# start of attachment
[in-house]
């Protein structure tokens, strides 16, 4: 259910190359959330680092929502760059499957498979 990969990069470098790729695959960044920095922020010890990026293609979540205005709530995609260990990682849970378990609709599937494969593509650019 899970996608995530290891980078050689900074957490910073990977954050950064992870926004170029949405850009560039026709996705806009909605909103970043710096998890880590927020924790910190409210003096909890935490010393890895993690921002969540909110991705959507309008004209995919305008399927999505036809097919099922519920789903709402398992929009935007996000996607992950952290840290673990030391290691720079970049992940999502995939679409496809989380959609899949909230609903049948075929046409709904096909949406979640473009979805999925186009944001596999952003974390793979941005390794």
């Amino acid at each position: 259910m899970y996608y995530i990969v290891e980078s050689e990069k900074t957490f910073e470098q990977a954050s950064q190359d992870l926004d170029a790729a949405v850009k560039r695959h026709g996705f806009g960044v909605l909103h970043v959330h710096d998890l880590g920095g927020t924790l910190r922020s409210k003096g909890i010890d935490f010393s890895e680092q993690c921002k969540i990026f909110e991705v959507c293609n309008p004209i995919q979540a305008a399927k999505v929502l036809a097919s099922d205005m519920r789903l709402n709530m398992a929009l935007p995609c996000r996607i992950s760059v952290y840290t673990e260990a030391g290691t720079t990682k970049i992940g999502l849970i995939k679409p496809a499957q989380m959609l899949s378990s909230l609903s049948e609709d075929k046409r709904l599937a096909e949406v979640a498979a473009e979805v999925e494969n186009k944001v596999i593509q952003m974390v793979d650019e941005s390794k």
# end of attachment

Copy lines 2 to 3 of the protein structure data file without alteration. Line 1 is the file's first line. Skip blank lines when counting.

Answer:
């Protein structure tokens, strides 16, 4: 259910190359959330680092929502760059499957498979 990969990069470098790729695959960044920095922020010890990026293609979540205005709530995609260990990682849970378990609709599937494969593509650019 899970996608995530290891980078050689900074957490910073990977954050950064992870926004170029949405850009560039026709996705806009909605909103970043710096998890880590927020924790910190409210003096909890935490010393890895993690921002969540909110991705959507309008004209995919305008399927999505036809097919099922519920789903709402398992929009935007996000996607992950952290840290673990030391290691720079970049992940999502995939679409496809989380959609899949909230609903049948075929046409709904096909949406979640473009979805999925186009944001596999952003974390793979941005390794």
């Amino acid at each position: 259910m899970y996608y995530i990969v290891e980078s050689e990069k900074t957490f910073e470098q990977a954050s950064q190359d992870l926004d170029a790729a949405v850009k560039r695959h026709g996705f806009g960044v909605l909103h970043v959330h710096d998890l880590g920095g927020t924790l910190r922020s409210k003096g909890i010890d935490f010393s890895e680092q993690c921002k969540i990026f909110e991705v959507c293609n309008p004209i995919q979540a305008a399927k999505v929502l036809a097919s099922d205005m519920r789903l709402n709530m398992a929009l935007p995609c996000r996607i992950s760059v952290y840290t673990e260990a030391g290691t720079t990682k970049i992940g999502l849970i995939k679409p496809a499957q989380m959609l899949s378990s909230l609903s049948e609709d075929k046409r709904l599937a096909e949406v979640a498979a473009e979805v999925e494969n186009k944001v596999i593509q952003m974390v793979d650019e941005s390794k």